We've blogged before about SMBs' relative lack of bureaucracy when compared to their larger counterparts, a trait that often allows them to make decisions faster than the big boys.
It also means SMBs are less likely to fall into lockstep when selecting tech solutions for their companies, a trait that can only be good for Apple, which is always exhorting its possible customers to "Think Different."
Apple has been kicking butt in the consumer market, thanks largely to its wildly successful iPod, and it now has one of the most-hyped tech devices of all time waiting in the wings with the iPhone. Yet -- its popularity among graphic designers and other creative pros notwithstanding -- Apple's vaunted "cool factor" hasn't won it much love in the business world.
Among the knocks against it: a (quite possibly erroneous) impression that Macs cost far more than PCs.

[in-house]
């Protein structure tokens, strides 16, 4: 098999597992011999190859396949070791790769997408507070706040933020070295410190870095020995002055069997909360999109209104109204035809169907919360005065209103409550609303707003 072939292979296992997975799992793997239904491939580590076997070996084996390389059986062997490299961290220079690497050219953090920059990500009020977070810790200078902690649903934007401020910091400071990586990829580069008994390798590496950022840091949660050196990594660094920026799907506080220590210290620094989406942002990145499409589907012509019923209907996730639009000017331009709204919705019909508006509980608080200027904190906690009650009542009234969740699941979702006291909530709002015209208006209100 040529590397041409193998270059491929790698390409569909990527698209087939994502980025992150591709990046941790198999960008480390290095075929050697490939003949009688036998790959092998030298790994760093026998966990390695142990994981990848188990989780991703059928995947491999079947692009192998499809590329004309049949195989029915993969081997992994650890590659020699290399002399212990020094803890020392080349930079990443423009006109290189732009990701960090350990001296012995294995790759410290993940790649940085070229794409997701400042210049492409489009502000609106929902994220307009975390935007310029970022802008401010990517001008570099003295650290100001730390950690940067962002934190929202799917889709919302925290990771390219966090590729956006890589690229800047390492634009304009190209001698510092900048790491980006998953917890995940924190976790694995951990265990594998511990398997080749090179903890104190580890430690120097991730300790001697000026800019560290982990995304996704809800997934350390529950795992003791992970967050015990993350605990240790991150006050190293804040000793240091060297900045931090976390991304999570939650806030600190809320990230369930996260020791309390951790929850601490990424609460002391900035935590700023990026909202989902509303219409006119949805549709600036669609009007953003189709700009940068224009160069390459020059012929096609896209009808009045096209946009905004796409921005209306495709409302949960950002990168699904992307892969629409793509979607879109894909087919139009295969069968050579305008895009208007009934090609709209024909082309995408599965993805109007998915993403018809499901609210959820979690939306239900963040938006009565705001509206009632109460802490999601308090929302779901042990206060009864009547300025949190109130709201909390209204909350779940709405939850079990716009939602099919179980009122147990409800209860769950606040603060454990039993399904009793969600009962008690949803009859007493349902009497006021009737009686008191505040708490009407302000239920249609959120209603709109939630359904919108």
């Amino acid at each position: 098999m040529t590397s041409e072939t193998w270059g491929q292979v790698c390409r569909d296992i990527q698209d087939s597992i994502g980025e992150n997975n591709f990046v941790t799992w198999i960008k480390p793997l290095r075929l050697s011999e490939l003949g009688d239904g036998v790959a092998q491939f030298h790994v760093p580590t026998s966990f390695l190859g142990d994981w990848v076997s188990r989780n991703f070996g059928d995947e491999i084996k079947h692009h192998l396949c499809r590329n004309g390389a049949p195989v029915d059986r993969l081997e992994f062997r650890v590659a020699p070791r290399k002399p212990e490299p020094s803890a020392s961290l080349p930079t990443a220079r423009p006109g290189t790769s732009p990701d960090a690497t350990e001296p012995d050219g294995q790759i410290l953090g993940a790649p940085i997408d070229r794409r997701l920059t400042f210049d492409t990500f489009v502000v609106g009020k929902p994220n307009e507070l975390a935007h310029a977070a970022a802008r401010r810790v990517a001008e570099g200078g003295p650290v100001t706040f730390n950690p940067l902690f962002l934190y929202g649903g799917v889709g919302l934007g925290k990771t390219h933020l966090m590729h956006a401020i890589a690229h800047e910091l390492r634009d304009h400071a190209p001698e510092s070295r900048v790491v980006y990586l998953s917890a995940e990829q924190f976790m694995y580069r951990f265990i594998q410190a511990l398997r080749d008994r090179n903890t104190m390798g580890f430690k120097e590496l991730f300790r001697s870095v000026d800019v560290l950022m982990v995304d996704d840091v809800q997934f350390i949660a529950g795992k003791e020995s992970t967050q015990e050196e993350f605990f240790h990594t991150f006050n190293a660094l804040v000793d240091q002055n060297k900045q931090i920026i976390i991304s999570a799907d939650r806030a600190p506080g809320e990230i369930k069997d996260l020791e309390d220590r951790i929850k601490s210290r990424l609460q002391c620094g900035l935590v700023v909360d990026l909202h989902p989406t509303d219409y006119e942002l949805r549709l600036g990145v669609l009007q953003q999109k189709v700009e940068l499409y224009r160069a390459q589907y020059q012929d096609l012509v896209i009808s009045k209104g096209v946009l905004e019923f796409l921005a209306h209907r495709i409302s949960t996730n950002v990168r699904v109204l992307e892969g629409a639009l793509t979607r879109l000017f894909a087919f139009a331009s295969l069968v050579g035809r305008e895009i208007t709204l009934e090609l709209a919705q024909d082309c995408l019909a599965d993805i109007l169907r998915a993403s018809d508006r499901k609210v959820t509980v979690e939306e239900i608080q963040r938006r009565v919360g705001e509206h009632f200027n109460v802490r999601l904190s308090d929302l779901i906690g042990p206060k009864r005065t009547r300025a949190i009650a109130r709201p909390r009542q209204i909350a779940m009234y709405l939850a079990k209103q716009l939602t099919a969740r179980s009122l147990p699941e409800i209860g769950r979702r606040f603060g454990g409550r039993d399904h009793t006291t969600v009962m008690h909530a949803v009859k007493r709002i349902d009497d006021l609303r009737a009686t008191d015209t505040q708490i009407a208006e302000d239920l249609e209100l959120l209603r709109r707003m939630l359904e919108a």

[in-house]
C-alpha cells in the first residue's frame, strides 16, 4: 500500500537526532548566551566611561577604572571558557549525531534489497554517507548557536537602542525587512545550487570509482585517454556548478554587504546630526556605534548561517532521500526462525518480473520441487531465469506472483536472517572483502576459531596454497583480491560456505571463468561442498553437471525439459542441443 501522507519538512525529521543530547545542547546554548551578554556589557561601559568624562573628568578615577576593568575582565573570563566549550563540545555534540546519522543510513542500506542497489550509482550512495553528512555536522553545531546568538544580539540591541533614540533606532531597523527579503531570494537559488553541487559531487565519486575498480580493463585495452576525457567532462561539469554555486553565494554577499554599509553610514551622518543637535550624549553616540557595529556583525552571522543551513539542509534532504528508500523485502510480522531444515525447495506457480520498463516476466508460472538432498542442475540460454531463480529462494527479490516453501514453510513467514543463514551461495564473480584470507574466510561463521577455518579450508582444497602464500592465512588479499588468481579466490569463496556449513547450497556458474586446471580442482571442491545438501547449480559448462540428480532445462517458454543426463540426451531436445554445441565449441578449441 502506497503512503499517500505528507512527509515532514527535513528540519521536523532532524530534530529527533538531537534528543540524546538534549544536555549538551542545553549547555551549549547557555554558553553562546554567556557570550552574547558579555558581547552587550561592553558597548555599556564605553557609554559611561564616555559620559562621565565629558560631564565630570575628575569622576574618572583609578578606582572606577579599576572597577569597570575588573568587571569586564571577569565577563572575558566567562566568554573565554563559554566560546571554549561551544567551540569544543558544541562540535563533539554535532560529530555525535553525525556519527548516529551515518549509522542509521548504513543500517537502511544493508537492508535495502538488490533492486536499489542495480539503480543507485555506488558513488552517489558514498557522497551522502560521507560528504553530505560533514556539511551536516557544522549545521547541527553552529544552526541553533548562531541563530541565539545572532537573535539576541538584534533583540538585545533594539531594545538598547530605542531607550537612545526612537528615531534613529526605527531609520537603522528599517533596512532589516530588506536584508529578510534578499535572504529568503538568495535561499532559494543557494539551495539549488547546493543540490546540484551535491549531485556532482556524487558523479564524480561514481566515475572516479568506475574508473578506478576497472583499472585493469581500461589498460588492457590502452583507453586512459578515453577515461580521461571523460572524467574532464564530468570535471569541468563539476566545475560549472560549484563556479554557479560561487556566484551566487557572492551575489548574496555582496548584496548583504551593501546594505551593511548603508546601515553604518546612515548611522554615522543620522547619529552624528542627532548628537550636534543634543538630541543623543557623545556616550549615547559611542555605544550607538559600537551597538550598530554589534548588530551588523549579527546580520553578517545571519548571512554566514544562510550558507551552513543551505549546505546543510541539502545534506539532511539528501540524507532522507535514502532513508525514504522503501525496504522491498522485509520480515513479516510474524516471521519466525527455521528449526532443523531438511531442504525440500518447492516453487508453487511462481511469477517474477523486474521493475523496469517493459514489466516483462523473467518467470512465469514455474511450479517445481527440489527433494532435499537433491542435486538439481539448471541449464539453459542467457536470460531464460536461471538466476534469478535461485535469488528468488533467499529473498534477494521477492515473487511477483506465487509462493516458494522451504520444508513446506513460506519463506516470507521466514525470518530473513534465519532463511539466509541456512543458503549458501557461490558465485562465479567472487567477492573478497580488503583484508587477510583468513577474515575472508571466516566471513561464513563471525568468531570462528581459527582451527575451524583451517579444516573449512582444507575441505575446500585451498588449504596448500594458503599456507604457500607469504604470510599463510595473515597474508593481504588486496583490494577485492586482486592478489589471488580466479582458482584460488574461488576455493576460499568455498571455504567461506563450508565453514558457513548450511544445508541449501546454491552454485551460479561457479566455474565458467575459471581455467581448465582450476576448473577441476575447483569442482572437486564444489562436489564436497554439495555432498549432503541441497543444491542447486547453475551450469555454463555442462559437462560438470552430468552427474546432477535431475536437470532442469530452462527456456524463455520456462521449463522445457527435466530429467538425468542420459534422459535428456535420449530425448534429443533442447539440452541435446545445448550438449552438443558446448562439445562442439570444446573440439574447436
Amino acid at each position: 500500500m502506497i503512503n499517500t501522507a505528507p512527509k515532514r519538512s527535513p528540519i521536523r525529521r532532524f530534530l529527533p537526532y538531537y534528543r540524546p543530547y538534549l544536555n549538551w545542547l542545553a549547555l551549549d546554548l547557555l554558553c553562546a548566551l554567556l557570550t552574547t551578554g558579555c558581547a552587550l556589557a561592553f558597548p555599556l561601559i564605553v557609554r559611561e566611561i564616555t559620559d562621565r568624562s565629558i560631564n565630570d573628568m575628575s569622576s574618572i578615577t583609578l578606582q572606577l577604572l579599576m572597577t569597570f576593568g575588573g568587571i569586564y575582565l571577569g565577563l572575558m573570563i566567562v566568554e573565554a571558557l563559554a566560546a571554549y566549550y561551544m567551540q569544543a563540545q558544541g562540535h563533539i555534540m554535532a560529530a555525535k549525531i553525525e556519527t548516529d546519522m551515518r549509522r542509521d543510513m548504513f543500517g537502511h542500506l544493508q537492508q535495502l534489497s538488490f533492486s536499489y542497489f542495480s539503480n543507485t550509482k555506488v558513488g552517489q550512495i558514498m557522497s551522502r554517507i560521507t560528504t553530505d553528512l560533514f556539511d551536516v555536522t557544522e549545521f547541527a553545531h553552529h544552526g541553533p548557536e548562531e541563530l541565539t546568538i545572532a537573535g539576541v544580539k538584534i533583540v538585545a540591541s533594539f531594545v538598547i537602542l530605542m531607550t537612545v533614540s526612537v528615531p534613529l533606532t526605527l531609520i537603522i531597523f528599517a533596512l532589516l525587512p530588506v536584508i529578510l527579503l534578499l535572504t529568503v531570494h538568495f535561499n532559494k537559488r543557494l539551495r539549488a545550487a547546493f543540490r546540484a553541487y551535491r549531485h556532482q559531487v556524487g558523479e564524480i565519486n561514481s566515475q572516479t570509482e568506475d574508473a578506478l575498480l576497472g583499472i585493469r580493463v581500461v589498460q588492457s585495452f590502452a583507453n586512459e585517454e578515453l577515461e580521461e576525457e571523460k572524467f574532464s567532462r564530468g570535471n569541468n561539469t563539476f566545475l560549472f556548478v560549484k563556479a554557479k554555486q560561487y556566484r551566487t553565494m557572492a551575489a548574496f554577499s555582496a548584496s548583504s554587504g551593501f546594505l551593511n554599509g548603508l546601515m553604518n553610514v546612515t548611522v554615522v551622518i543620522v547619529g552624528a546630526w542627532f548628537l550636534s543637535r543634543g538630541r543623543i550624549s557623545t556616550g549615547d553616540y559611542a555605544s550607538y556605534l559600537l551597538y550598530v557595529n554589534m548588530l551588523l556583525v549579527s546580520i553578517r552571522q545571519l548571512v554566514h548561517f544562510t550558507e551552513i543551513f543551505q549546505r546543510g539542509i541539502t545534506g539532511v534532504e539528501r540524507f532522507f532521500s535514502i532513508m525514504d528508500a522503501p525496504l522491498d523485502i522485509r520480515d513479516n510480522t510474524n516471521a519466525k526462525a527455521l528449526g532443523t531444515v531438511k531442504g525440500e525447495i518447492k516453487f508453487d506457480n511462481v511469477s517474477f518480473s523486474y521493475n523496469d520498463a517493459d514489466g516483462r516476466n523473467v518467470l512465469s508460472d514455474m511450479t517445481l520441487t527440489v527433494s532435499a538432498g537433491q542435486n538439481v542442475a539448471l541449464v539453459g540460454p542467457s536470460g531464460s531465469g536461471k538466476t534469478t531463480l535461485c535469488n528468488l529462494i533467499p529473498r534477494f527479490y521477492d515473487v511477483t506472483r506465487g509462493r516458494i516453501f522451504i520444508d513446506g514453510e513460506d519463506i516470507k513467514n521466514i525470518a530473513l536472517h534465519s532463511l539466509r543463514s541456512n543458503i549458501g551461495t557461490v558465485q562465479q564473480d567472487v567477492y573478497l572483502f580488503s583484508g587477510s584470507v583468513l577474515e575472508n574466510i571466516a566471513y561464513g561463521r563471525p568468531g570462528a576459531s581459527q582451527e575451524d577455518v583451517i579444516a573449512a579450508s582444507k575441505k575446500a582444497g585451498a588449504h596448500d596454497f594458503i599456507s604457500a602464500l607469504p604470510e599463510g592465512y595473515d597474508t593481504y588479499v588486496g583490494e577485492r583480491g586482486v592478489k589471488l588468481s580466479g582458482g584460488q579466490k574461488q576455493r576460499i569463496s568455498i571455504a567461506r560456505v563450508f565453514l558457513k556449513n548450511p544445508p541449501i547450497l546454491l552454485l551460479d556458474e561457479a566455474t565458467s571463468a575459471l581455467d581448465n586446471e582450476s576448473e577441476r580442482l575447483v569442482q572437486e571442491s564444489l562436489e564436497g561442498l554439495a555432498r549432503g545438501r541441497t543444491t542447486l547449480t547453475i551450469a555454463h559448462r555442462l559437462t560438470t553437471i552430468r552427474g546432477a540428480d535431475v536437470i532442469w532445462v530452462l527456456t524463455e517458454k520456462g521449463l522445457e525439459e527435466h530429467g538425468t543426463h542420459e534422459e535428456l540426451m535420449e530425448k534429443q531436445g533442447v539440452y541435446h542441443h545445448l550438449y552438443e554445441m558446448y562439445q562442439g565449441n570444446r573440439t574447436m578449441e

Yet a convergence of market forces appears to be working in Apple's favor, especially in the SMB market. Among them: votes of confidence from companies like IBM, which recently released a Mac version of Lotus Notes, and the growing popularity of virtualization technology, which promises to allow companies to more easily opt for multiple operating systems rather than always using Windows by default.
According to recent AMI-Partners research, Apple saw healthy growth in sales of both desktop PCs and laptops to SMBs in the past year. The numbers might earn SMBs a Namaste from Fake Steve Jobs. (And we suspect the real Steve Jobs might be inclined to agree.)
Apple has a number of features that hold special appeal for SMBs, says AMI-Partners, including a networking application called Bonjour that lets companies access every major file server protocol, and "Time Machine," which facilitates backing up PCs with no external hardware or software required. http://en.wikipedia.org/wiki/Namaste